To Waiariki Parata-Taiapa who received the 2012 Kā Pūtea Scholarship. We are delighted to announce that Waiariki Parata-Taiapa is the recipient of the Kāti Huirapa Rūnaka ki Puketeraki Papatipu Rūnaka Scholarship for 2012. Waiariki is studying for a Bachelor of Arts at the University of Otago, studying Māori, Film and Media. He is a very active member of the rūnaka, and is a wonderful mentor for rakatahi here in Ōtepoti.

Waiariki Parata-Taiapa.

Tamariki holiday programme

This school holiday’s programme was once again action packed. It started with a noho marae for the older tamariki. The activities at the noho included learning a new haka and it was a chance for the older ones to reconnect and to prepare for the arrival of the younger tamariki.

Thursday’s weather was blustery and cold to begin with, which nearly managed to derail plans of a day on the water with waka ama and paddle boards. The entire rōpū had lunch down at the boat club on the foreshore and then a group of enthusiasts lined up at the rūnaka office for a briefing before heading out on the water. The sun suddenly came out and the afternoon turned into a pleasant one. That evening, tamariki 10 and over were treated to a very special event, an after dark kiwi spotting tour at the Ōrokonui Ecosanctuary.

Sue Hensley, head tour guide of Ōrokonui Ecosanctuary talking to
rakatahi about how to recognise kiwi sign.

A bus travelled down to the Ecosanctuary in Waitati in time for a talk and video by one of the tour guides. We were then escorted through the top part of the Ecosanctuary to the kākā breeding station, where we experienced the delights of feeding time. Around 12 kākā were spotted doing their ‘dusk thing’ and we even saw six kākā flying overhead! A rare sight indeed. We walked back to the visitor centre for some kai and then, with the use of special solar torches, we headed back out to see if we could spot kiwi. Although we didn’t actually spot kiwi, we were treated to the callings of both kiwi and takahē and we all agreed that we had been truly blessed by the experience.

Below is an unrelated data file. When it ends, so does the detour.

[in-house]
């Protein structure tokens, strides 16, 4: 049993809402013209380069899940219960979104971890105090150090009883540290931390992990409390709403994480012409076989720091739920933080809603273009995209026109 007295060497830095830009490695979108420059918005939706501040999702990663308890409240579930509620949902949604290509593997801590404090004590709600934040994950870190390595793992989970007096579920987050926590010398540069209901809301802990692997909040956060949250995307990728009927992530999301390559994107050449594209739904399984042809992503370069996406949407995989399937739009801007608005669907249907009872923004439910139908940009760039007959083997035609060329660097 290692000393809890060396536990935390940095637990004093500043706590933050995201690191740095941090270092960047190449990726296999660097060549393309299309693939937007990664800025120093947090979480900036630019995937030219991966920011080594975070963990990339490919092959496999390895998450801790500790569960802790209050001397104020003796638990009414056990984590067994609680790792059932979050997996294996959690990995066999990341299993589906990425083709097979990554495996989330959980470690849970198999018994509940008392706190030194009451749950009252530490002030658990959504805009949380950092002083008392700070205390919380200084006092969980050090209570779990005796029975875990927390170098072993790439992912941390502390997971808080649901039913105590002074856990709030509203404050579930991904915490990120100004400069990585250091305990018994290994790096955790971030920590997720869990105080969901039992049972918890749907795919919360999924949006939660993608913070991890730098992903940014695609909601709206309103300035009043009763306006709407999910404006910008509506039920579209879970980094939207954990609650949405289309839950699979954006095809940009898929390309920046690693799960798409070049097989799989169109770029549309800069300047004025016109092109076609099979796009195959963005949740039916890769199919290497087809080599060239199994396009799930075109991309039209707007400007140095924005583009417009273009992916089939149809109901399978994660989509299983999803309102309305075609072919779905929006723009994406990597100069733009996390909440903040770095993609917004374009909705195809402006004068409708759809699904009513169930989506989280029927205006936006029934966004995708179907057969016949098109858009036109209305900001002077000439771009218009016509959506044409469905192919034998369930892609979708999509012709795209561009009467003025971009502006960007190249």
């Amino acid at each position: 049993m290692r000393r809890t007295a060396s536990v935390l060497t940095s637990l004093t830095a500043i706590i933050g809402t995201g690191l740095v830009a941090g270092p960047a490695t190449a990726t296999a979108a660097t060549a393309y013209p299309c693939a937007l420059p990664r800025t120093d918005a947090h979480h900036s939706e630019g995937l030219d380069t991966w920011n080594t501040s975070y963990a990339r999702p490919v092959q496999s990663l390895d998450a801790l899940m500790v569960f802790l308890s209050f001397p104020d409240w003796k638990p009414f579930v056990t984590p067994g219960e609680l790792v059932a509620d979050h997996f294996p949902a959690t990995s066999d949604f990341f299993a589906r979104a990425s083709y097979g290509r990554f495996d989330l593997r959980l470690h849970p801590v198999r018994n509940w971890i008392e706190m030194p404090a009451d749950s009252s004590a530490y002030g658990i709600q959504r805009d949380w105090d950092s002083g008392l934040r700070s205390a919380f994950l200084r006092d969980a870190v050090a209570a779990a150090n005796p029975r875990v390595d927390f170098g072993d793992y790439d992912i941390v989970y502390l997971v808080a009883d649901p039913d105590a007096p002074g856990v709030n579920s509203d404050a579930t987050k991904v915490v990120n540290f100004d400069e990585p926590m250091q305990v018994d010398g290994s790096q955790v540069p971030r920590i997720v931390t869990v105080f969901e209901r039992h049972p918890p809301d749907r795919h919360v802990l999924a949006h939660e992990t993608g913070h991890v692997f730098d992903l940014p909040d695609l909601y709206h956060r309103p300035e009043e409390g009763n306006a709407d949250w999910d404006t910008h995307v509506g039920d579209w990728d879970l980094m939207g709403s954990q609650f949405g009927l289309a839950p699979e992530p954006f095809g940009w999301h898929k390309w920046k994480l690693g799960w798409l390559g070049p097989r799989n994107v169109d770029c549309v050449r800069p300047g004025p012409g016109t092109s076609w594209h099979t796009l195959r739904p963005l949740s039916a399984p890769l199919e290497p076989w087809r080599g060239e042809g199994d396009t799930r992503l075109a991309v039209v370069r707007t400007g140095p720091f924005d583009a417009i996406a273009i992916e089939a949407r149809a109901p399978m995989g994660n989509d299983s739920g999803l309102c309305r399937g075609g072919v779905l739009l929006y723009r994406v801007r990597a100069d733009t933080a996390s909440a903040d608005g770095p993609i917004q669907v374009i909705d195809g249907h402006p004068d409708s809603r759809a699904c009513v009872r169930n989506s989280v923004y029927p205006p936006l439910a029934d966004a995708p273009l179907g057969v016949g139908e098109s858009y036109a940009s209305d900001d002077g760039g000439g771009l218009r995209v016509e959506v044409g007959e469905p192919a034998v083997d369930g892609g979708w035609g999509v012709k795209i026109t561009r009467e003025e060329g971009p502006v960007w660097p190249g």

The programme finished at 2pm the next day and both tamariki and rakatahi left the marae with lots of new experiences to share.

A rare group shot of the whole rōpū.

Hui-ā-Iwi rūnaka information stall

The rūnaka has agreed to have an information stall at Hui-ā-Iwi to publicise our resources and to sell some merchandise. We need volunteers to help for approximately one hour during the day on Saturday. If you would like to assist, please let me know at the office at [email protected]. Thank you!

Rūnaka newsletter

Four times per year we distribute a newsletter for rūnaka members. It’s a detailed and colourful publication and we want to attract more member involvement. So many wonderful things are happening out there but you may think that the small achievements that happen in your whānau are not worthy of printing in the pānui. We disagree! We are particularly interested in tamariki or rakatahi getting out there and doing great things, at school, in clubs, at home, on the marae. Photos are always welcome and it is important that we are able to show others what can be achieved by Ngāi Tahu Māori. So, think of the rūnaka newsletter next time you hear of someone who deserves a mention. Articles are accepted at any time. If you don’t receive a copy of the pānui, either electronically or in the post, please do let us know so we can add you to the list.

Annual general meeting, rūnanga meeting and the triennial elections

The annual general meeting will be held on the morning of Sunday 4 November and will be followed by the triennial elections and the rūnaka meeting. All members are welcome.

Rūnaka haereka part two

Watch out for news of a follow up hīkoi in January next year. We will be in touch to let you know the journey and dates, and how to get on the waka.